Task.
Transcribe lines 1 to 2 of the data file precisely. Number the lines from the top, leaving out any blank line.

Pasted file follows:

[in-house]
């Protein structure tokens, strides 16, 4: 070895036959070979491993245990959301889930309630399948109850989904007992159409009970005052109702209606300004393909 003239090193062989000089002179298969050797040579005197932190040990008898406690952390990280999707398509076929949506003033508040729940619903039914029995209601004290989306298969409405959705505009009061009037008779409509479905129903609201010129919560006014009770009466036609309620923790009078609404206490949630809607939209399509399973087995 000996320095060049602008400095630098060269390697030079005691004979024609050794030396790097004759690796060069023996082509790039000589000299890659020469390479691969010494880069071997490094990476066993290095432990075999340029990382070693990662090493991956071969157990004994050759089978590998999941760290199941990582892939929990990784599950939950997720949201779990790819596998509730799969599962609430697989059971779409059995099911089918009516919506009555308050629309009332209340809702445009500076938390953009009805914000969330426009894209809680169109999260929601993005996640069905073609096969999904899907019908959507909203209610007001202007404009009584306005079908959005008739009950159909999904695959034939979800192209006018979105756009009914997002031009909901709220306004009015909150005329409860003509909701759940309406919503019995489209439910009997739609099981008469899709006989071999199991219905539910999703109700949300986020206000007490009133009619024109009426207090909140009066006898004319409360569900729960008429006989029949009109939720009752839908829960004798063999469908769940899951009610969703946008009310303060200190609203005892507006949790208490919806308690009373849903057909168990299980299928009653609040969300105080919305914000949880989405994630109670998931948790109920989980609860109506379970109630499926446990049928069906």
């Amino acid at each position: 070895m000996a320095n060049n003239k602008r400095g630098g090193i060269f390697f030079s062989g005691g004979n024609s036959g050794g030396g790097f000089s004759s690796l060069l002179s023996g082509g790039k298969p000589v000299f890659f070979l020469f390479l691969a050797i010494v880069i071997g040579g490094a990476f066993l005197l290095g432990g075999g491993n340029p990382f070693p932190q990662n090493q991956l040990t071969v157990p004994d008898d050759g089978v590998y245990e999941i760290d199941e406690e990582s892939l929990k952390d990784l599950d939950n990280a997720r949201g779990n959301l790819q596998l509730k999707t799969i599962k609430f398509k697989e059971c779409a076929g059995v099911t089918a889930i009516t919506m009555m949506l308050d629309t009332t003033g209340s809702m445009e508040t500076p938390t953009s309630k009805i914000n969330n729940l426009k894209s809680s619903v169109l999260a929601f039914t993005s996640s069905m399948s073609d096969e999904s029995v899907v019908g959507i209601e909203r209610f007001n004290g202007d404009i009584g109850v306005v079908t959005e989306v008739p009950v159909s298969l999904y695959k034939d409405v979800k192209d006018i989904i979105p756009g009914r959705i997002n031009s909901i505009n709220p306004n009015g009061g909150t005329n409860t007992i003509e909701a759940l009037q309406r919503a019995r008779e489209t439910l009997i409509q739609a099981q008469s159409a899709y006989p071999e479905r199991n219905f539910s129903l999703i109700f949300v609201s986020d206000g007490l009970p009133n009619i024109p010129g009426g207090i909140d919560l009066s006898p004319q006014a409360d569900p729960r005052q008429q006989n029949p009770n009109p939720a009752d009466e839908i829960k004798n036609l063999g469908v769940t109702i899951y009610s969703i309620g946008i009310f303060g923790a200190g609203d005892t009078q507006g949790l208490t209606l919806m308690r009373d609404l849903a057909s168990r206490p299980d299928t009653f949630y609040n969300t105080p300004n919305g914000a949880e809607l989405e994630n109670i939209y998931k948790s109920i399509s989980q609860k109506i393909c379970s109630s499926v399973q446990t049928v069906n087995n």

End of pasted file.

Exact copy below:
[in-house]
């Protein structure tokens, strides 16, 4: 070895036959070979491993245990959301889930309630399948109850989904007992159409009970005052109702209606300004393909 003239090193062989000089002179298969050797040579005197932190040990008898406690952390990280999707398509076929949506003033508040729940619903039914029995209601004290989306298969409405959705505009009061009037008779409509479905129903609201010129919560006014009770009466036609309620923790009078609404206490949630809607939209399509399973087995 000996320095060049602008400095630098060269390697030079005691004979024609050794030396790097004759690796060069023996082509790039000589000299890659020469390479691969010494880069071997490094990476066993290095432990075999340029990382070693990662090493991956071969157990004994050759089978590998999941760290199941990582892939929990990784599950939950997720949201779990790819596998509730799969599962609430697989059971779409059995099911089918009516919506009555308050629309009332209340809702445009500076938390953009009805914000969330426009894209809680169109999260929601993005996640069905073609096969999904899907019908959507909203209610007001202007404009009584306005079908959005008739009950159909999904695959034939979800192209006018979105756009009914997002031009909901709220306004009015909150005329409860003509909701759940309406919503019995489209439910009997739609099981008469899709006989071999199991219905539910999703109700949300986020206000007490009133009619024109009426207090909140009066006898004319409360569900729960008429006989029949009109939720009752839908829960004798063999469908769940899951009610969703946008009310303060200190609203005892507006949790208490919806308690009373849903057909168990299980299928009653609040969300105080919305914000949880989405994630109670998931948790109920989980609860109506379970109630499926446990049928069906």